A reporter and a photographer of the Aftonbladet tabloid – who were accompanied by an interpreter and a driver — were reporting on how the poorest Egyptians found food during the unrest that has rocked the Arab nation.
When the journalists got out of their car to ask a woman rummaging through garbage if they could film her, a mob suddenly formed around the pair.
“The crowd took the car keys and, the driver’s SIM card, placed rocks in front of the car wheels and spat in our faces” saying the team was from Israel’s Mossad spy agency, reporter Karin Östman said.
A soldier came to help the journalists, but then refused to release them and threatened them, she added.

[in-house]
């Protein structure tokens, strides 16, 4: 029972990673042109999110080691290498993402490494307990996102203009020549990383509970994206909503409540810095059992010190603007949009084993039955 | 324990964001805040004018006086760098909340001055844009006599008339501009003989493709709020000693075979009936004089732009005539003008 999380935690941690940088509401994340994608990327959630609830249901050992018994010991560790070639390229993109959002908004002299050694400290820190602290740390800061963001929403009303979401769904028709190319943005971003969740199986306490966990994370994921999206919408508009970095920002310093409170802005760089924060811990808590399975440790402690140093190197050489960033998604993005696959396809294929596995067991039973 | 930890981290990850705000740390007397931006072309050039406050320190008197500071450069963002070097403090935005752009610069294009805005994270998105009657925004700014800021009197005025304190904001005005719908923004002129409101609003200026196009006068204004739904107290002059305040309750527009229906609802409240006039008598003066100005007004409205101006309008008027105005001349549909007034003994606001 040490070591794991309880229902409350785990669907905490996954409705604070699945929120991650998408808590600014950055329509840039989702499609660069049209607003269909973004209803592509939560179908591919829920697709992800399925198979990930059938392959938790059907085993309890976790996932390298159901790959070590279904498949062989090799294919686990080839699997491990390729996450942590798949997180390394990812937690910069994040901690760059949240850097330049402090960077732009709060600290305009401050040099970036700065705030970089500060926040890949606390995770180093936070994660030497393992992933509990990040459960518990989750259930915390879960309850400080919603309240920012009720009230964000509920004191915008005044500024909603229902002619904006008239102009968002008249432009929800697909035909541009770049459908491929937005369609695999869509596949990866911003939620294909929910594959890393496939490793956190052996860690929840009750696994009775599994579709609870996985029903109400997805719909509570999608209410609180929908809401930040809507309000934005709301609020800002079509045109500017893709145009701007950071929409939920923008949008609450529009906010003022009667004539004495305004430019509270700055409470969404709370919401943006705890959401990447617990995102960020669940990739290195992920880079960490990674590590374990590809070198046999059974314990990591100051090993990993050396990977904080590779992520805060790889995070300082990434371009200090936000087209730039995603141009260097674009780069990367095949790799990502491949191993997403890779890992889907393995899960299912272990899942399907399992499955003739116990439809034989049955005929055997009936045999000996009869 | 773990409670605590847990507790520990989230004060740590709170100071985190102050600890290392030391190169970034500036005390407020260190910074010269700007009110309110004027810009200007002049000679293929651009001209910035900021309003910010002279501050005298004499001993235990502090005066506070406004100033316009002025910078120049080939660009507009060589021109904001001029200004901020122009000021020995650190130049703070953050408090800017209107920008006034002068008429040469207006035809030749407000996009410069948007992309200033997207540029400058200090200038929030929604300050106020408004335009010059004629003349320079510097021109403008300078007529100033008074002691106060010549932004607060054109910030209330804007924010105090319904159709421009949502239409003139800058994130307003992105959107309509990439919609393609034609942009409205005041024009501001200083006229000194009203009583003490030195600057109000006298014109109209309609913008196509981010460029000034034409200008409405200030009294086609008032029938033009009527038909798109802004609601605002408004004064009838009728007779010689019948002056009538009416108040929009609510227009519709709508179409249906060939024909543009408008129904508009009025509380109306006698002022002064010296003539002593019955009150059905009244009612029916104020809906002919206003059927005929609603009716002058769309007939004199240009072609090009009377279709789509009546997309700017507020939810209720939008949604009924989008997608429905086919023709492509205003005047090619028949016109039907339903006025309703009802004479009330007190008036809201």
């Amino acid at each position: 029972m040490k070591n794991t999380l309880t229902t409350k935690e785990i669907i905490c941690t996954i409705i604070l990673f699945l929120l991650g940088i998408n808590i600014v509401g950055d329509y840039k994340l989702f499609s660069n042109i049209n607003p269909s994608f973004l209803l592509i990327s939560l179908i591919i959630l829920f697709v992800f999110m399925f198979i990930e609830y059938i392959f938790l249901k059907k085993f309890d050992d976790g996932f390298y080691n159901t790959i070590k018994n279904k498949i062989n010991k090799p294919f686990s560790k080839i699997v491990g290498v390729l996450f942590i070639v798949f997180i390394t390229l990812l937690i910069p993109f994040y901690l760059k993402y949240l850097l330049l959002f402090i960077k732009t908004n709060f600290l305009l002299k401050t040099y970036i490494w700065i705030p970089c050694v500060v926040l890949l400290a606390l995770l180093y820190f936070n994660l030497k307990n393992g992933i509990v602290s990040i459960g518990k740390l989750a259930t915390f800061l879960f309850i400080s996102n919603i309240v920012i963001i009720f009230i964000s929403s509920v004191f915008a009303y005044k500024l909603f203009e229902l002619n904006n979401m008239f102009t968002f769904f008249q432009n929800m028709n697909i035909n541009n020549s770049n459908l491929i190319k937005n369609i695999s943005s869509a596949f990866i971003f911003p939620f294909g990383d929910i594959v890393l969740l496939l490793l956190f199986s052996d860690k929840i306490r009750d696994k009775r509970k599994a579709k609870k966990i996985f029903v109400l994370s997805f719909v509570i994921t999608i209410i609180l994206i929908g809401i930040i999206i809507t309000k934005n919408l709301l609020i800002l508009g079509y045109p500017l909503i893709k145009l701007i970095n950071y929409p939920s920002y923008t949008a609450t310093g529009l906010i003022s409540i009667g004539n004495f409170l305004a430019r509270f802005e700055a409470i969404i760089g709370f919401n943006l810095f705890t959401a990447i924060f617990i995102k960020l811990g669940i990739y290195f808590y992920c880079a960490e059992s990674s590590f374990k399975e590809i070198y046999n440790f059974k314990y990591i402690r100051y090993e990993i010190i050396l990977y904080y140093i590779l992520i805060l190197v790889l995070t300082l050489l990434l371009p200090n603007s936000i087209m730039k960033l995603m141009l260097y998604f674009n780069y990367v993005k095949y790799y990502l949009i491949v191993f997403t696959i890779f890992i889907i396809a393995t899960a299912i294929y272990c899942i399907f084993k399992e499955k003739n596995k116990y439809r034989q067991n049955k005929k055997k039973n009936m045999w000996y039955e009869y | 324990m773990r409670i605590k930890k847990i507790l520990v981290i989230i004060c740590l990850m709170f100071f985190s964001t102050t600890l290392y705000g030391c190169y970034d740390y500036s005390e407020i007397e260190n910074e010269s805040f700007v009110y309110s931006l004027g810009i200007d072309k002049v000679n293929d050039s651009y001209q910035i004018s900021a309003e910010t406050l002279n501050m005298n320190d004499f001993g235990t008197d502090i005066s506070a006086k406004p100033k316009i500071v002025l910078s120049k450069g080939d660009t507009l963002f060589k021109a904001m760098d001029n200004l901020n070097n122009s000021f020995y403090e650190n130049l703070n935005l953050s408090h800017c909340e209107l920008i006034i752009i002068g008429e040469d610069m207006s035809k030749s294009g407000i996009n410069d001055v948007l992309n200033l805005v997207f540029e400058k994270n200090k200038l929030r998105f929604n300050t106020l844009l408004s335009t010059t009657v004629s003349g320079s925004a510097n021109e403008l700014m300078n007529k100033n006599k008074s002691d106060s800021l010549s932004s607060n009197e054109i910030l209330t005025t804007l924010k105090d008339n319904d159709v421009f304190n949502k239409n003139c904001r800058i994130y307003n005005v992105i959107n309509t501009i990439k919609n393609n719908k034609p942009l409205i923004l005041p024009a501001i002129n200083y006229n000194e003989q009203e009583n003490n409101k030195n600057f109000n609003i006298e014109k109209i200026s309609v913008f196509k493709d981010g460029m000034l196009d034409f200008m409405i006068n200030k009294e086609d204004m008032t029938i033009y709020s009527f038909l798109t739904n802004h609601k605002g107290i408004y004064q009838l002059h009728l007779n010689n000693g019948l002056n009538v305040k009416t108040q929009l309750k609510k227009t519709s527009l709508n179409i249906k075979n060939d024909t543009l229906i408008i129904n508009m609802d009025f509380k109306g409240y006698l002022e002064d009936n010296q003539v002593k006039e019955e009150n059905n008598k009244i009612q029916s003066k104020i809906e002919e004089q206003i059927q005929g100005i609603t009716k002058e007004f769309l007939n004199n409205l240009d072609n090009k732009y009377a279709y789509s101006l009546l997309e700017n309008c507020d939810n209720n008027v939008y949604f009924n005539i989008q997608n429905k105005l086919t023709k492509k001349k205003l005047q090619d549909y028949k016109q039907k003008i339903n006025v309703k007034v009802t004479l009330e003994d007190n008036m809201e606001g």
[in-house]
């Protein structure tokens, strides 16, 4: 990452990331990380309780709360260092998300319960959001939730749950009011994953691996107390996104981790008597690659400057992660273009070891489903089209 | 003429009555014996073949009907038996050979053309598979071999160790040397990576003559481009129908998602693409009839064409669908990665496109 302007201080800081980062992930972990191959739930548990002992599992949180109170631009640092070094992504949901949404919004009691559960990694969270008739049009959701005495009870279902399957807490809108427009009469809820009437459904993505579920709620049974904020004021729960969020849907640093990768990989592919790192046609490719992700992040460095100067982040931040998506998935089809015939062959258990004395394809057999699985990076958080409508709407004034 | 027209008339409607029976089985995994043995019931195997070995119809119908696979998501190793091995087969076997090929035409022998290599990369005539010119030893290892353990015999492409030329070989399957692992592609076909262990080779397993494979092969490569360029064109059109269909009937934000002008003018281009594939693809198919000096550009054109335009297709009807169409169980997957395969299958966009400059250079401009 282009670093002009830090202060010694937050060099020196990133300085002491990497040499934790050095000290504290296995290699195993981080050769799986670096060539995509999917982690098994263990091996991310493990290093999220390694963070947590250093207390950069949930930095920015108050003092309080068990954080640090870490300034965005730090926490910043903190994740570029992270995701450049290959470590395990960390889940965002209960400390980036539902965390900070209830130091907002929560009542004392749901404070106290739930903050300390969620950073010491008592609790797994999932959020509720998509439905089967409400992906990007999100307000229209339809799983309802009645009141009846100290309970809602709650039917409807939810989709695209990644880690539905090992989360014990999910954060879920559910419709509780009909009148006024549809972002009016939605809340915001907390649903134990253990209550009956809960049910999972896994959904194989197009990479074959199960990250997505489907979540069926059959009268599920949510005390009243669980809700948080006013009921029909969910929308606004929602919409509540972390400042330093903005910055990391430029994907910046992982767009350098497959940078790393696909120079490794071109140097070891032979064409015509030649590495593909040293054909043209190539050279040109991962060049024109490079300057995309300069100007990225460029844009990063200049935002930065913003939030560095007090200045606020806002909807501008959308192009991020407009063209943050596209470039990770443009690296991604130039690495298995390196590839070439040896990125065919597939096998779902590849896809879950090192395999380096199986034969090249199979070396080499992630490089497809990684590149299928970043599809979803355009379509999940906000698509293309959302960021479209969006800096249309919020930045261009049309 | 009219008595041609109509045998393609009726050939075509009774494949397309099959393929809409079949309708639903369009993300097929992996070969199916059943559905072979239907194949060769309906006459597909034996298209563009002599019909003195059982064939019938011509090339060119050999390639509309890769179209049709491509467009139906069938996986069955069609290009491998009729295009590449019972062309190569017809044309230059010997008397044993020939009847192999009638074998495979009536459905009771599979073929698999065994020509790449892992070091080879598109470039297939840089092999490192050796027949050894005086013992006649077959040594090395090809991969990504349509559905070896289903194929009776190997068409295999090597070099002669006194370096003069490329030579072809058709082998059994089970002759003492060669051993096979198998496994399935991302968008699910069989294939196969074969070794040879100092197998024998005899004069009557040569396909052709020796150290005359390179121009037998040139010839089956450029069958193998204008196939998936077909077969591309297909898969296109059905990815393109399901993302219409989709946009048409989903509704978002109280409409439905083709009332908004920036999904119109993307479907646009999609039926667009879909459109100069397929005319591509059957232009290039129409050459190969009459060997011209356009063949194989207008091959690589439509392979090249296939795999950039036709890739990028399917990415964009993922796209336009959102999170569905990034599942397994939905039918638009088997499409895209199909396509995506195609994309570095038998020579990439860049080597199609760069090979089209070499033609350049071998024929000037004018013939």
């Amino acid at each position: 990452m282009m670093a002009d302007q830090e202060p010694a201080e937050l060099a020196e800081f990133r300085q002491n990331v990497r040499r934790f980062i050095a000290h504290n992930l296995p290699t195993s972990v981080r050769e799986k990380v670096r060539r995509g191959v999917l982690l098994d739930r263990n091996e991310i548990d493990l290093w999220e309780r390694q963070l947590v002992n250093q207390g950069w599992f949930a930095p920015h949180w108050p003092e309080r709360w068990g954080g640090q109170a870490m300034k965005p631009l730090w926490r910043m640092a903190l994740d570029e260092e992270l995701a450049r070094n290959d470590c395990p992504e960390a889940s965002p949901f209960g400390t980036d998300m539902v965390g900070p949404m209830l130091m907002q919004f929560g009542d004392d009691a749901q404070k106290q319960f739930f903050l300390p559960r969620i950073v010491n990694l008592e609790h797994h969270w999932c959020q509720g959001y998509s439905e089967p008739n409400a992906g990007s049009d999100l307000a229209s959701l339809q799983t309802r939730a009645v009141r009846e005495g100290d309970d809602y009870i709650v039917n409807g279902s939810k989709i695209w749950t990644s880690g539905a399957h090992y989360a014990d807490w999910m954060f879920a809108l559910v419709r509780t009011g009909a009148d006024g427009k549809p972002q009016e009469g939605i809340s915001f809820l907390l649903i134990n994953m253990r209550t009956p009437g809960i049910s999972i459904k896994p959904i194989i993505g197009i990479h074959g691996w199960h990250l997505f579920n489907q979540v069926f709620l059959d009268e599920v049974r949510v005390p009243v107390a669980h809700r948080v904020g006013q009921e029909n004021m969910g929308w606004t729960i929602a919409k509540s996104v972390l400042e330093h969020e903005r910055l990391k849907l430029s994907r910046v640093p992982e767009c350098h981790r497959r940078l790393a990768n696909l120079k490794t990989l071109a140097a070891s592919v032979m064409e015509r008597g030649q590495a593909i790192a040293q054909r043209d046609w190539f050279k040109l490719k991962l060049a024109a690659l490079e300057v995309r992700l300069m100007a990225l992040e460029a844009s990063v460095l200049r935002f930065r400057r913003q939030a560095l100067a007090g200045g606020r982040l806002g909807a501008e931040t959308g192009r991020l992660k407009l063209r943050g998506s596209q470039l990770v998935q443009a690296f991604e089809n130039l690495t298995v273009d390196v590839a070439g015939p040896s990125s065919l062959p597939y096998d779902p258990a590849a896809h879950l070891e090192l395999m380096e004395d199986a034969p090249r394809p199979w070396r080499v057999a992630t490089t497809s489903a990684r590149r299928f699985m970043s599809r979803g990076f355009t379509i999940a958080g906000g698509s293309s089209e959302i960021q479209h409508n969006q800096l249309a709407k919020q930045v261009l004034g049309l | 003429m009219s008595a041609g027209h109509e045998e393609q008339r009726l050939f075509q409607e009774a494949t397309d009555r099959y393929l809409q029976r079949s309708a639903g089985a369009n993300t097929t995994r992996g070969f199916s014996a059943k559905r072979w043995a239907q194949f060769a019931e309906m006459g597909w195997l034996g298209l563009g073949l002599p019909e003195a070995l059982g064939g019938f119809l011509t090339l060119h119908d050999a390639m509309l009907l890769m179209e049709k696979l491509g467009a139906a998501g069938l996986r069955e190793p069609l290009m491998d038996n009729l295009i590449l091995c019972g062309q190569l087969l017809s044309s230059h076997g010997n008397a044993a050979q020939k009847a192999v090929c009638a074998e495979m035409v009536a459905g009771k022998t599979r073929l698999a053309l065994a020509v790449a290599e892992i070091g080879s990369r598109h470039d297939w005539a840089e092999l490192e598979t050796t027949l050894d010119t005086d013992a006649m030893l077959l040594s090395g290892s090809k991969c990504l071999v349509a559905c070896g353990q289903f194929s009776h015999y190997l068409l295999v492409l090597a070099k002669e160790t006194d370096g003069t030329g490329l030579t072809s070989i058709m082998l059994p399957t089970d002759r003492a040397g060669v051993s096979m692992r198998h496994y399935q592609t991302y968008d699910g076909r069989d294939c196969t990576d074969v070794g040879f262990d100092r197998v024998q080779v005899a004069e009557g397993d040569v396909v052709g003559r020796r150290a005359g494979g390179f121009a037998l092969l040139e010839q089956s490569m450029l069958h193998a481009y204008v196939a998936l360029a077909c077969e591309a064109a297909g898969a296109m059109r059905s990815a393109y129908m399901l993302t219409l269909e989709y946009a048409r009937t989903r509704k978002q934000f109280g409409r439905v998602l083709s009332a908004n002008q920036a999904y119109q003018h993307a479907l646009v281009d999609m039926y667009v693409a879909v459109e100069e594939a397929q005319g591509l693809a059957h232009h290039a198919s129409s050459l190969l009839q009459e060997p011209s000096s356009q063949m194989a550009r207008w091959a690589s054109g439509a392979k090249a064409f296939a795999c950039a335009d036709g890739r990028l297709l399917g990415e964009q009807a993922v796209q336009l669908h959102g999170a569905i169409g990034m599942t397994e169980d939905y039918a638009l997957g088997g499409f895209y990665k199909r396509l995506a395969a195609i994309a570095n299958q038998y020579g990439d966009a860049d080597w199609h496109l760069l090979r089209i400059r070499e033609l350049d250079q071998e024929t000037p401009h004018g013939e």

“He said that if he killed us right then no one would find us, and ordered us to stay in the car,” she said, explaining that the soldier and other troops let them go after a few hours.
The incident comes on a day which saw supporters of embattled Egyptian president Hosni Mubarak take to the streets in an attempt to show the Egyptian leader was not without allies following a week of protests calling for his ouster.
On Tuesday, Mubarak announced he would not run for reelection in Egypt’s September vote, news which did little to quell the growing tide of sentiment against him.
Hundreds of protesters were injured in clashes on Wednesday between pro-Mubarak demonstrators and anti-government protestors who want the president to step down immediately.
As the political crisis continues, Swedish tour operators have also been busy flying Swedes home who have been on vacation in Egypt.
Nevertheless, the Swedish foreign ministry estimates that several thousand Swedes will still be in Egypt by the end of the week.